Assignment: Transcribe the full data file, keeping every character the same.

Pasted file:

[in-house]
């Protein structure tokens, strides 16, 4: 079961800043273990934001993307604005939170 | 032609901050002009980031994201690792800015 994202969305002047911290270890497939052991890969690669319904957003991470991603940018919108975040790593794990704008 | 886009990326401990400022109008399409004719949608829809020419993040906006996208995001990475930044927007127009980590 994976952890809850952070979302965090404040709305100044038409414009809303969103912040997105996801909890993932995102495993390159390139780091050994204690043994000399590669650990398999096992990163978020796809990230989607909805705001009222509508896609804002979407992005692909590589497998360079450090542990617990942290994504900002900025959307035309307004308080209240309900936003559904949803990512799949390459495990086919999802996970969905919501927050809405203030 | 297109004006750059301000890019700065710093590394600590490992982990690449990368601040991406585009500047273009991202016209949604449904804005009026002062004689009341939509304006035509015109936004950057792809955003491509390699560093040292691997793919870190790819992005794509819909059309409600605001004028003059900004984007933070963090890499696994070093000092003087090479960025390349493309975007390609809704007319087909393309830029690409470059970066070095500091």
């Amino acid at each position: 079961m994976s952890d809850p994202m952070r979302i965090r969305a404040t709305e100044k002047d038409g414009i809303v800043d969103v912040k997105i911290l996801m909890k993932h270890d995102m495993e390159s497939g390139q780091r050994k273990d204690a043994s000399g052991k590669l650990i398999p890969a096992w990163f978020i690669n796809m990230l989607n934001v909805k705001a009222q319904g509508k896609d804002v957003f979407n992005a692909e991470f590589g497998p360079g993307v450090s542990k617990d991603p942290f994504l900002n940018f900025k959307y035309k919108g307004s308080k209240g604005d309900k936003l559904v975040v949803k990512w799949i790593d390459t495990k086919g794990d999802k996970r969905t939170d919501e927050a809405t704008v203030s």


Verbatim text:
[in-house]
């Protein structure tokens, strides 16, 4: 079961800043273990934001993307604005939170 | 032609901050002009980031994201690792800015 994202969305002047911290270890497939052991890969690669319904957003991470991603940018919108975040790593794990704008 | 886009990326401990400022109008399409004719949608829809020419993040906006996208995001990475930044927007127009980590 994976952890809850952070979302965090404040709305100044038409414009809303969103912040997105996801909890993932995102495993390159390139780091050994204690043994000399590669650990398999096992990163978020796809990230989607909805705001009222509508896609804002979407992005692909590589497998360079450090542990617990942290994504900002900025959307035309307004308080209240309900936003559904949803990512799949390459495990086919999802996970969905919501927050809405203030 | 297109004006750059301000890019700065710093590394600590490992982990690449990368601040991406585009500047273009991202016209949604449904804005009026002062004689009341939509304006035509015109936004950057792809955003491509390699560093040292691997793919870190790819992005794509819909059309409600605001004028003059900004984007933070963090890499696994070093000092003087090479960025390349493309975007390609809704007319087909393309830029690409470059970066070095500091």
């Amino acid at each position: 079961m994976s952890d809850p994202m952070r979302i965090r969305a404040t709305e100044k002047d038409g414009i809303v800043d969103v912040k997105i911290l996801m909890k993932h270890d995102m495993e390159s497939g390139q780091r050994k273990d204690a043994s000399g052991k590669l650990i398999p890969a096992w990163f978020i690669n796809m990230l989607n934001v909805k705001a009222q319904g509508k896609d804002v957003f979407n992005a692909e991470f590589g497998p360079g993307v450090s542990k617990d991603p942290f994504l900002n940018f900025k959307y035309k919108g307004s308080k209240g604005d309900k936003l559904v975040v949803k990512w799949i790593d390459t495990k086919g794990d999802k996970r969905t939170d919501e927050a809405t704008v203030s």